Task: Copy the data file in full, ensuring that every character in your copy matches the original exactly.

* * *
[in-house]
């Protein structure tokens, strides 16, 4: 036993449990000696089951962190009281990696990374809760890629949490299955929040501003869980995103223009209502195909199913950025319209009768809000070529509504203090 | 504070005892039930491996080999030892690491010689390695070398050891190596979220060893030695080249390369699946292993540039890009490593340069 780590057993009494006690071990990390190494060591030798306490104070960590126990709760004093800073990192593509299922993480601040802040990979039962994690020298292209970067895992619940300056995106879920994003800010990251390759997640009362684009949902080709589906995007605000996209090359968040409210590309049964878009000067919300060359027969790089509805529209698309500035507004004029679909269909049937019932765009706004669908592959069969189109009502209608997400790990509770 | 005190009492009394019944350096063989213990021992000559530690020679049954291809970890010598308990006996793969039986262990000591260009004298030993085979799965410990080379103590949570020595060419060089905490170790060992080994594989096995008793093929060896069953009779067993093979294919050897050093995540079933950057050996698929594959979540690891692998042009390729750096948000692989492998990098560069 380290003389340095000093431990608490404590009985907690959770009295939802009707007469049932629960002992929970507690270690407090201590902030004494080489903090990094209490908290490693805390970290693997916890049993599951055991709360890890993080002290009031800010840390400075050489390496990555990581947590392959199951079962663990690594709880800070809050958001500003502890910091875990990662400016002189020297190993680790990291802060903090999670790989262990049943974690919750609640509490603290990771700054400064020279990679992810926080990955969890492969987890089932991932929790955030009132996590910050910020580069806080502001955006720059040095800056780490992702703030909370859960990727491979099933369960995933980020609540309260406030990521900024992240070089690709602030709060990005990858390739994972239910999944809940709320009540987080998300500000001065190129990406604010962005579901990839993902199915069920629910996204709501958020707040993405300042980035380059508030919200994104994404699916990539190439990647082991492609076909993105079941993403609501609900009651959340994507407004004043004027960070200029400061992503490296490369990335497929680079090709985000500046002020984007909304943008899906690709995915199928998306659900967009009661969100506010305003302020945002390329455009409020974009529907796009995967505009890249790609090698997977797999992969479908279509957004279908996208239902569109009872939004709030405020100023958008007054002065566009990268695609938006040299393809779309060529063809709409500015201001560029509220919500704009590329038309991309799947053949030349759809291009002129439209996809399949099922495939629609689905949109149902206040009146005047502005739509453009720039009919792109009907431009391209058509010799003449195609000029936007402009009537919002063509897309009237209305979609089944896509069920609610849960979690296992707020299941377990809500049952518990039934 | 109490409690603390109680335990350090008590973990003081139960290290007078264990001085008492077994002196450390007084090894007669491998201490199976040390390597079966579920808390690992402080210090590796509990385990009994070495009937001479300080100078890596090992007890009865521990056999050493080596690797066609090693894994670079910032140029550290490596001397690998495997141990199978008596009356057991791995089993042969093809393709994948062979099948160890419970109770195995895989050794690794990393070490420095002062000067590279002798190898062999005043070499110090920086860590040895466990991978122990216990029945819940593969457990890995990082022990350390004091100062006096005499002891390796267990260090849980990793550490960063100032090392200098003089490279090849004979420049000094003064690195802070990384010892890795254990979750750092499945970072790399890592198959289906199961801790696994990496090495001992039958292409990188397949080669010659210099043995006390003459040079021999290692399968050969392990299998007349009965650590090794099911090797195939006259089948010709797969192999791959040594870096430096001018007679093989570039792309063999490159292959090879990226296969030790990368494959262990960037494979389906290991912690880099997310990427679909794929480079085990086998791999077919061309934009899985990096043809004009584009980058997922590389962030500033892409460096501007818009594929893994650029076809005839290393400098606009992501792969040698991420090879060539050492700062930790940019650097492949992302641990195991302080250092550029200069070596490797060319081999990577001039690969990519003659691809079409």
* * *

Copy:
[in-house]
């Protein structure tokens, strides 16, 4: 036993449990000696089951962190009281990696990374809760890629949490299955929040501003869980995103223009209502195909199913950025319209009768809000070529509504203090 | 504070005892039930491996080999030892690491010689390695070398050891190596979220060893030695080249390369699946292993540039890009490593340069 780590057993009494006690071990990390190494060591030798306490104070960590126990709760004093800073990192593509299922993480601040802040990979039962994690020298292209970067895992619940300056995106879920994003800010990251390759997640009362684009949902080709589906995007605000996209090359968040409210590309049964878009000067919300060359027969790089509805529209698309500035507004004029679909269909049937019932765009706004669908592959069969189109009502209608997400790990509770 | 005190009492009394019944350096063989213990021992000559530690020679049954291809970890010598308990006996793969039986262990000591260009004298030993085979799965410990080379103590949570020595060419060089905490170790060992080994594989096995008793093929060896069953009779067993093979294919050897050093995540079933950057050996698929594959979540690891692998042009390729750096948000692989492998990098560069 380290003389340095000093431990608490404590009985907690959770009295939802009707007469049932629960002992929970507690270690407090201590902030004494080489903090990094209490908290490693805390970290693997916890049993599951055991709360890890993080002290009031800010840390400075050489390496990555990581947590392959199951079962663990690594709880800070809050958001500003502890910091875990990662400016002189020297190993680790990291802060903090999670790989262990049943974690919750609640509490603290990771700054400064020279990679992810926080990955969890492969987890089932991932929790955030009132996590910050910020580069806080502001955006720059040095800056780490992702703030909370859960990727491979099933369960995933980020609540309260406030990521900024992240070089690709602030709060990005990858390739994972239910999944809940709320009540987080998300500000001065190129990406604010962005579901990839993902199915069920629910996204709501958020707040993405300042980035380059508030919200994104994404699916990539190439990647082991492609076909993105079941993403609501609900009651959340994507407004004043004027960070200029400061992503490296490369990335497929680079090709985000500046002020984007909304943008899906690709995915199928998306659900967009009661969100506010305003302020945002390329455009409020974009529907796009995967505009890249790609090698997977797999992969479908279509957004279908996208239902569109009872939004709030405020100023958008007054002065566009990268695609938006040299393809779309060529063809709409500015201001560029509220919500704009590329038309991309799947053949030349759809291009002129439209996809399949099922495939629609689905949109149902206040009146005047502005739509453009720039009919792109009907431009391209058509010799003449195609000029936007402009009537919002063509897309009237209305979609089944896509069920609610849960979690296992707020299941377990809500049952518990039934 | 109490409690603390109680335990350090008590973990003081139960290290007078264990001085008492077994002196450390007084090894007669491998201490199976040390390597079966579920808390690992402080210090590796509990385990009994070495009937001479300080100078890596090992007890009865521990056999050493080596690797066609090693894994670079910032140029550290490596001397690998495997141990199978008596009356057991791995089993042969093809393709994948062979099948160890419970109770195995895989050794690794990393070490420095002062000067590279002798190898062999005043070499110090920086860590040895466990991978122990216990029945819940593969457990890995990082022990350390004091100062006096005499002891390796267990260090849980990793550490960063100032090392200098003089490279090849004979420049000094003064690195802070990384010892890795254990979750750092499945970072790399890592198959289906199961801790696994990496090495001992039958292409990188397949080669010659210099043995006390003459040079021999290692399968050969392990299998007349009965650590090794099911090797195939006259089948010709797969192999791959040594870096430096001018007679093989570039792309063999490159292959090879990226296969030790990368494959262990960037494979389906290991912690880099997310990427679909794929480079085990086998791999077919061309934009899985990096043809004009584009980058997922590389962030500033892409460096501007818009594929893994650029076809005839290393400098606009992501792969040698991420090879060539050492700062930790940019650097492949992302641990195991302080250092550029200069070596490797060319081999990577001039690969990519003659691809079409």